Today's news you might've missed:
While some people pondered the uncertainty of North Korea’s economic future upon learning of Kim Jong Il’s death, “30 Rock” fans had their own concern: What will become of Avery Jessup?
The journalist, played by Elizabeth Banks, was kidnapped while on assignment in North Korea at the end of season 5.
Last seen filming Kim Jong Il propaganda, Jack Donaghy’s wife (and baby mama) turns up in a season 6 promo on a holiday card with Kim Jong Un. The card reads, “Death to U.S. Imperialist Wolves and Happy Hanukkah.”
I only have one word to sum up “X Factor’s” season finale performance show, and it's "amazing." (OK, and one other word: Surprising!)
First up was Josh Krajcik. He took the stage and sang Alanis Morissette's “Uninvited.” But seconds into singing he stops and invites Alanis on stage to perform it with him.
At first it sounded a bit awkward, because both voices are so uniquely different, but toward the end it worked. And it worked well, with L.A. Reid calling Josh’s performance “surreal.”
According to the Hollywood Reporter, the books behind AMC’s zombie apocalypse series “The Walking Dead” have topped New York Times best-seller lists.
Robert Kirkman's series – which began in 2003 – tops the lists in both the paperback and hardcover divisions of graphic books.
"No graphic novel series has ever dominated the list quite like Kirkman's ‘Walking Dead,’" writes THR.
It was reported earlier this week that Dr. Maya Angelou was upset with the rapper Common over his use of the "N" word on his new album, but Angelou has since clarified that there isn't a dispute.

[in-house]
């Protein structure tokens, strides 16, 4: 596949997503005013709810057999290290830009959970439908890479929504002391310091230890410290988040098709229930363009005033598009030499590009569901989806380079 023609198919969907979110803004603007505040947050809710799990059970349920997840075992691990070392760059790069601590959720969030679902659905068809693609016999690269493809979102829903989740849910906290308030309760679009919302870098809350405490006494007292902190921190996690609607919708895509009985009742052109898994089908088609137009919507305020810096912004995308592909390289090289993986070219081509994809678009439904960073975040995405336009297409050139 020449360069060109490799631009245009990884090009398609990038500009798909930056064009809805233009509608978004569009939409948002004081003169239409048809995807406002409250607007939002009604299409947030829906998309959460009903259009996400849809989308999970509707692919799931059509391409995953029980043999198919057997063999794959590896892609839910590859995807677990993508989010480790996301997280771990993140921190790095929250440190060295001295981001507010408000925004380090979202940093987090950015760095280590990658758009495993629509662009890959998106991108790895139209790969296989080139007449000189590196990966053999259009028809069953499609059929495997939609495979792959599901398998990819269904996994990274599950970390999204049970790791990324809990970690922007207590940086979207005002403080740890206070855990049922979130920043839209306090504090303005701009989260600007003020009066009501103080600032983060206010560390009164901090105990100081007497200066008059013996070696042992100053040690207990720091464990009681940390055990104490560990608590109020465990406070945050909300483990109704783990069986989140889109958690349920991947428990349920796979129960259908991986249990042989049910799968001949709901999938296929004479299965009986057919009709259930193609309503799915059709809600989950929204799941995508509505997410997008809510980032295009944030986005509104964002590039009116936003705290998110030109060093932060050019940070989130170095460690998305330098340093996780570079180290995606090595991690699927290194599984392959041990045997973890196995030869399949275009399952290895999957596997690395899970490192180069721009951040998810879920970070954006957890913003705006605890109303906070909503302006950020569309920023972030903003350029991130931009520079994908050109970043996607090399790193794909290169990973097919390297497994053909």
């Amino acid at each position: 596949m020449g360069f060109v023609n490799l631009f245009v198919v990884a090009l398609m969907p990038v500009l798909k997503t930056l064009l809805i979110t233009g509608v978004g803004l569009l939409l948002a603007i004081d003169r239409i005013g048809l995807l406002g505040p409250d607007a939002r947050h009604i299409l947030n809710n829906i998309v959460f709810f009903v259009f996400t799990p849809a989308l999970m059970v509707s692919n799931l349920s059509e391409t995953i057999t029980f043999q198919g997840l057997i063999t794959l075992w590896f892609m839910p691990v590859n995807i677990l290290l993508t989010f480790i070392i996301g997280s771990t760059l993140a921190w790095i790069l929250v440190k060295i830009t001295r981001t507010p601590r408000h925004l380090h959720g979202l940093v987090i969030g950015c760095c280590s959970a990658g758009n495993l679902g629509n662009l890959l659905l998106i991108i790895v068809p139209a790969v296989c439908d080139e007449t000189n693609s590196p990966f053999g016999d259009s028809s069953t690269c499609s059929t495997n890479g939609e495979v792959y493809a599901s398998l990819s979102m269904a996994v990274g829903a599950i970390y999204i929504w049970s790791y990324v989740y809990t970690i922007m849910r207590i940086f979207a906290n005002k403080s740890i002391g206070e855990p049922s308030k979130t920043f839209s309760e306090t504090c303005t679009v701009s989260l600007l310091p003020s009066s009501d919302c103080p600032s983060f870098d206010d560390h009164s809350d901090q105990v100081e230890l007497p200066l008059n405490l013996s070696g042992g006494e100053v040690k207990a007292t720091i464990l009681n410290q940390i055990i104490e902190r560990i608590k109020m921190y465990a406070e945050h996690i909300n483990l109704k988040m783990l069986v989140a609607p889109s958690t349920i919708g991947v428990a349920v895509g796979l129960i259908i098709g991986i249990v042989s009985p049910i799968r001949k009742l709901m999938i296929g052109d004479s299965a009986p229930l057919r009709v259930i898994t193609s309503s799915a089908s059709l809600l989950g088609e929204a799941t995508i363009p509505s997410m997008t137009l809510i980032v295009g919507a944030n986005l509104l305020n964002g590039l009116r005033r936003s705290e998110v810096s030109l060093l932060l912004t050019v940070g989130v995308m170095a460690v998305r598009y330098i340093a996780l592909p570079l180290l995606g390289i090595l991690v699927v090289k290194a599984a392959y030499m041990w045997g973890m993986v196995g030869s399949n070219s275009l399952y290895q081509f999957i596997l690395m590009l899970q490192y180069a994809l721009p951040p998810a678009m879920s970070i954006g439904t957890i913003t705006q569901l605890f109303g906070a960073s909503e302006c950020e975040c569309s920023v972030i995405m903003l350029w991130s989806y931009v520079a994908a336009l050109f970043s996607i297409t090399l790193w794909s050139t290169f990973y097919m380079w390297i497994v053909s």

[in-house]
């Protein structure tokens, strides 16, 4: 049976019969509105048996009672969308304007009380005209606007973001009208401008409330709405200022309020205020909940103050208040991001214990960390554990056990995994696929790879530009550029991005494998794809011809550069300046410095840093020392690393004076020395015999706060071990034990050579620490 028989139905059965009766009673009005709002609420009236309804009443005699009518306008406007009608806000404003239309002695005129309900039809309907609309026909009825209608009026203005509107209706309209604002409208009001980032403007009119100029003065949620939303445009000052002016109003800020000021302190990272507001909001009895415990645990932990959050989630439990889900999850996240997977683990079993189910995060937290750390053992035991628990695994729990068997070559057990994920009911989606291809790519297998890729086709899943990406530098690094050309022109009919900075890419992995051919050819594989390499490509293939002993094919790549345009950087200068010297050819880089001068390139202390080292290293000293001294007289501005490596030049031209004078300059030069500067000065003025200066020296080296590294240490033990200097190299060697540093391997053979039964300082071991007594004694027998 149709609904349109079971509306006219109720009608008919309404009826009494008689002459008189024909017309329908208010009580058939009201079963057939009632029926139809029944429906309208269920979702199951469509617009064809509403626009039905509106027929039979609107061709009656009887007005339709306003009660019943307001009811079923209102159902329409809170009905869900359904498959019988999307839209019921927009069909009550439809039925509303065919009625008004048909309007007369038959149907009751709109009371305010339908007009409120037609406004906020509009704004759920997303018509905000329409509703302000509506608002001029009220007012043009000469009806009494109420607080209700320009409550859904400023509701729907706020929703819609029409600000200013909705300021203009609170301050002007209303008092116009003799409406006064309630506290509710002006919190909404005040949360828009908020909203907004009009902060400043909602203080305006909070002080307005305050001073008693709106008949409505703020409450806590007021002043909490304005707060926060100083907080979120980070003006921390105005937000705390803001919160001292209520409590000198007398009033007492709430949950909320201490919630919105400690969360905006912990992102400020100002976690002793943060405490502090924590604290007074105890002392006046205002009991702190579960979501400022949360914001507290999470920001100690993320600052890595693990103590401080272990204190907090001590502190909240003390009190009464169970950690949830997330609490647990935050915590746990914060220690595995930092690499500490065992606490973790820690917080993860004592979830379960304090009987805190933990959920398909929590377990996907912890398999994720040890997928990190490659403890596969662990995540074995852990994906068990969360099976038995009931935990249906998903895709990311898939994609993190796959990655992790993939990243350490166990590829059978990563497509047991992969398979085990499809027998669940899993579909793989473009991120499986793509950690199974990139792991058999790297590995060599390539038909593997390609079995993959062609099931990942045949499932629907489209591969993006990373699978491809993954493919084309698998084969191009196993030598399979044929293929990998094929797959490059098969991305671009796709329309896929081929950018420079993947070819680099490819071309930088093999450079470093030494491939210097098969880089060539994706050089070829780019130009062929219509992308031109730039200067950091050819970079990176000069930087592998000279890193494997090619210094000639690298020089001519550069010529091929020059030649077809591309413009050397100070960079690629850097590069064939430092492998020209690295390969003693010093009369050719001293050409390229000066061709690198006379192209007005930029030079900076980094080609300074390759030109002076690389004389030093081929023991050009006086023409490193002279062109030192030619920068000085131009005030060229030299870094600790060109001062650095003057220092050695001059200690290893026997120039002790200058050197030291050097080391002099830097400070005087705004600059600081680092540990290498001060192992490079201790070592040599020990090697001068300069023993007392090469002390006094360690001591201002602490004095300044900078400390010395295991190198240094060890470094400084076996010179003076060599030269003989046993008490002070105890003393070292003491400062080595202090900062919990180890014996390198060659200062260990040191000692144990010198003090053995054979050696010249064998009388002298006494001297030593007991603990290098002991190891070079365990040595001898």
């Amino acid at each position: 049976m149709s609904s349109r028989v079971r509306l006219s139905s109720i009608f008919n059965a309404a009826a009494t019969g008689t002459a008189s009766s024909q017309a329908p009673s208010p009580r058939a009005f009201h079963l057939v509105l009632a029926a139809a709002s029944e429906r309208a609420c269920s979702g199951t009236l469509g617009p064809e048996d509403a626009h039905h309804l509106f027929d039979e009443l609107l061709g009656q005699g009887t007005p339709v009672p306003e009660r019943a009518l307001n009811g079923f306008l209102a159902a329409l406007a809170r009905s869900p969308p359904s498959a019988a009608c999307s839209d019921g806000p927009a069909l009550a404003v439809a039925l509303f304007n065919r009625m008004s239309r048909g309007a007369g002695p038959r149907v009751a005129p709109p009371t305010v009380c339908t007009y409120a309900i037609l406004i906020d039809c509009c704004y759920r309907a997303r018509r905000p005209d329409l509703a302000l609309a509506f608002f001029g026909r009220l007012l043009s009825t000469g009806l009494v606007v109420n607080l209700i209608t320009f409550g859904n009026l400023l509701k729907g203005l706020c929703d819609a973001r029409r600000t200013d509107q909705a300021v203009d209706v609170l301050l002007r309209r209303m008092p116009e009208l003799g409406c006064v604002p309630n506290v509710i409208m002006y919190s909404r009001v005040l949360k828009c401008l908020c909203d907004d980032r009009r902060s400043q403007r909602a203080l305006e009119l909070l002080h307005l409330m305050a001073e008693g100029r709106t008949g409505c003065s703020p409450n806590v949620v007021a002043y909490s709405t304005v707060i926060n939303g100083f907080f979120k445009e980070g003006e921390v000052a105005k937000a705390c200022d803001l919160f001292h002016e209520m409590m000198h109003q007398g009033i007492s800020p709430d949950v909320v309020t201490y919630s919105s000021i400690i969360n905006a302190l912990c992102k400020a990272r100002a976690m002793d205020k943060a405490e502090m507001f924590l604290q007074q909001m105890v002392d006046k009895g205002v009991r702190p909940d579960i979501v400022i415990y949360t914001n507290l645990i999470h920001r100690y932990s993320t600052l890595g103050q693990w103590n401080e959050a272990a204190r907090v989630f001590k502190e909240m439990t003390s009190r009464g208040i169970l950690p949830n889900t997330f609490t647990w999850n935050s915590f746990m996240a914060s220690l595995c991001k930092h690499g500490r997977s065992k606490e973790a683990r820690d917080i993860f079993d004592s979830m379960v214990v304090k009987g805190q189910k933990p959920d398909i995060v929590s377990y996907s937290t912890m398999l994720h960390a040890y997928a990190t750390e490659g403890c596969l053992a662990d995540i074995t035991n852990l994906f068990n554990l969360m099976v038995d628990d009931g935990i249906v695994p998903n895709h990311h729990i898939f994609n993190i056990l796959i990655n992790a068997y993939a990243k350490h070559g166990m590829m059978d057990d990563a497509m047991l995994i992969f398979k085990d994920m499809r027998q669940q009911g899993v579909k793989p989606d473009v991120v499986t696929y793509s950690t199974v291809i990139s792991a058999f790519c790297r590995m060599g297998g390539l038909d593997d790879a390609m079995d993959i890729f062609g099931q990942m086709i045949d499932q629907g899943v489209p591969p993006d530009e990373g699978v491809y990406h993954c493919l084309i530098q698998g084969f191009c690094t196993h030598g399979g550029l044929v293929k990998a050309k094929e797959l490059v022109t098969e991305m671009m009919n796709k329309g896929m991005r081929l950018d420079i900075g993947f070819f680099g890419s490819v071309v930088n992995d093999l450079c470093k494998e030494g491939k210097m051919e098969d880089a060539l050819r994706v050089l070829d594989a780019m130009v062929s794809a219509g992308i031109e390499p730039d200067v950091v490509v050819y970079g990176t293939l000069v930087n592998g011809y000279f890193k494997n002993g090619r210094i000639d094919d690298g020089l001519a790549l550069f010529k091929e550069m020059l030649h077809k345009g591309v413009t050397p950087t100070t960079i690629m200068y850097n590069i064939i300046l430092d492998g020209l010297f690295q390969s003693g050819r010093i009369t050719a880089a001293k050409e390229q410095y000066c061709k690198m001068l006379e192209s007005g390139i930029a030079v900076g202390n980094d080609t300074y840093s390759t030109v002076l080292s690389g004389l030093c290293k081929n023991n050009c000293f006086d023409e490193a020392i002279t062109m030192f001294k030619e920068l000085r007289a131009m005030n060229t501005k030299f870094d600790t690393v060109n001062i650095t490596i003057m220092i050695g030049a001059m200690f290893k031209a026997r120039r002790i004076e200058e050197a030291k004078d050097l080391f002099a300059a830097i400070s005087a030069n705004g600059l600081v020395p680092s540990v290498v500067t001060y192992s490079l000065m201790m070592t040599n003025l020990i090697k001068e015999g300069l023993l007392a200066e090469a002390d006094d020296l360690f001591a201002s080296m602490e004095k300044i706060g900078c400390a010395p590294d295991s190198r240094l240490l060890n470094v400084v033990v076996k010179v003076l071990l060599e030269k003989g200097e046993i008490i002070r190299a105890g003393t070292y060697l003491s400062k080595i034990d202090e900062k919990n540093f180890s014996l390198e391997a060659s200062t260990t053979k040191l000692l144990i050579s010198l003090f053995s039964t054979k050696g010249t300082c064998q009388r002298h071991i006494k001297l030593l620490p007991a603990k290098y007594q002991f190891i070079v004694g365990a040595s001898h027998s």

Common's just-released "The Dreamer/The Believer" features Angelou, 83, reciting a poem on the track "The Dreamer." The New York Post reported Sunday that Angelou was "horrified" that the rapper would have her appear on a song in which he uses the term.
The legendary poet was quoted as saying that she was "surprised and disappointed," adding, "I don't know why he chose to do that. I had never heard him use that [word] before. I had admired him so because he wasn't singing the line of least resistance."
I was not the biggest fan of "American Horror Story's" first episode back in October, but the show has shown gradual improvement over this first season.
For one thing, characters' motivations are more or less understandable, so that's a big step forward. The writers (especially "Angel" and "X-Files" vet Tim Minear), for the most part, didn't sacrifice the story for straight-up scares. (Though the payoff, if you can call it that, of the Eric Stonestreet episode is still one of the big "WTH" moments of the year.)
Wednesday night's finale brought closure in the most literal way possible for the Harmon family. In recent weeks, you didn't ask which character was killed in the latest episode, but rather which character was still alive. For the Harmons, the last three episodes have been pretty deadly.
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